Infamous speed variations no more

SPEED limits on the Princes Highway through, and on the southern approach, to Heathcote will be changed to reduce speed limit variations and confusion to motorists.

After a large number of public submissions through the Safer Roads website, Roads and Maritime Services (RMS) has reviewed the speed limits on the highway in the vicinity of the Heathcote town centre.

The review has identified a number of changes which will improve speed zone consistency.

The 50kmh speed limit through Heathcote’s town centre will be increased to 60kmh in response to requests.

State MP for Heathcote Lee Evans said the change is possible due to the recently installed pedestrian fence near Heathcote shops and is appropriate given the road is major route from the NSW south coast.

A 1.2 kilometre 60kmh speed limit will be installed on the highway between 70m north of Strickland Street and 40m south of Jennings Road.

The existing 70kmh speed limit south of Heathcote will be removed and the 100kmh speed limit on the Princes Highway will be extended further north to just south of Jennings Road.

“This change extends the 100kmh speed limit about one kilometre and creates a consistent 4.4km section of road with a 100kmh limit between Waterfall and south of Jennings Road,” Mr Evans said.

“These changes were made after considering the environment around the road, how nearby land is used, the number of access points along each section, side road intersections pedestrian activity and the fact the highway is a major arterial road.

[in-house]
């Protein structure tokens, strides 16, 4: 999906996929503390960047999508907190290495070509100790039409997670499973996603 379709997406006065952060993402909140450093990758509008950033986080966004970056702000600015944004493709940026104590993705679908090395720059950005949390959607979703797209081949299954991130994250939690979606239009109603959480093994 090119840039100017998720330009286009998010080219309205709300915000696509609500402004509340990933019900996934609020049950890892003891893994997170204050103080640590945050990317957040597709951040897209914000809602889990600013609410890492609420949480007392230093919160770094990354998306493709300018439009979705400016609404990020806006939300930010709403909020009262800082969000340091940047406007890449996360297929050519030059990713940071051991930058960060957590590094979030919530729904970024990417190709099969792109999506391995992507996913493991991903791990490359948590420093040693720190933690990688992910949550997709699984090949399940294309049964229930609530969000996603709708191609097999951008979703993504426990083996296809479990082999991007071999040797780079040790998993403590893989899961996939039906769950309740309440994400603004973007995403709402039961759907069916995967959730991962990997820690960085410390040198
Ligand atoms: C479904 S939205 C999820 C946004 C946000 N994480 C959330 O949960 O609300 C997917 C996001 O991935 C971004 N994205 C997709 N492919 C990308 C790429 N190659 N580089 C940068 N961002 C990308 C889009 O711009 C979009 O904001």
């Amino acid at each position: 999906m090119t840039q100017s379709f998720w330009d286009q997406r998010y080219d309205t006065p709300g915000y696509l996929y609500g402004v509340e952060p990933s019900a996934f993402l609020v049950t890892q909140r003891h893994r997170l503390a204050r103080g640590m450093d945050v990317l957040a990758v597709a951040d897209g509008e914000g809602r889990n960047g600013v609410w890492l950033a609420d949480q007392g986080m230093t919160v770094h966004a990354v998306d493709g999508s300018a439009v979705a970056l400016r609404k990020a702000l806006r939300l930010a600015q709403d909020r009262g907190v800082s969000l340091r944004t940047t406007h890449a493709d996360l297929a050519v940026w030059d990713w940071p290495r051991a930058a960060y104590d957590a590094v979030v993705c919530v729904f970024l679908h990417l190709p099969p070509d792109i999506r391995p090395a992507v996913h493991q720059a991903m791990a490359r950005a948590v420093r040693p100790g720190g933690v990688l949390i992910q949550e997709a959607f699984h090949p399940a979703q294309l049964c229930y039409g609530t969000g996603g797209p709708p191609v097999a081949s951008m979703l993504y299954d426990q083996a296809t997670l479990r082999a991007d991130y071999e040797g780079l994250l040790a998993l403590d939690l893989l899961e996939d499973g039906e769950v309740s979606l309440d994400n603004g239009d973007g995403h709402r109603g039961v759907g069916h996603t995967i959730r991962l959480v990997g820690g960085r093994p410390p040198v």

“The proposed changes reduce the number of speed zones from four to three. Residents will be informed of the change by electronic message signs along the road before the change is implemented.”

RMS expects the new speed limit signs to be installed from Friday April 23, weather permitting.

“Motorists are reminded to drive carefully and pay extra attention during the transitional period,” Mr Evans said.


About Mick Roberts

A Sydney journalist, writer and historian, Mick Roberts specialises in Australian cultural history, particularly associated with the Australian hotel and liquor industry. Mick has had an interest in revealing the colourful story of pubs, inns and associated industries in Australia for over 30 years. He is currently working on a comprehensive history of the hotel and liquor industry in the Illawarra region of NSW. Besides writing a number of history books, Mick has owned and managed several community newspapers. He was one time editor of the Wollongong Northern News, The Bulli Times, The Northern Times, The Northern Leader and The Local - all located in the Wollongong region. As a journalist he has worked for Rural Press, Cumberland (News Limited), Sydney based, City News, and Torch Publications based in Canterbury Bankstown, NSW. He currently calls the inner-Sydney suburb of Surry Hills home.


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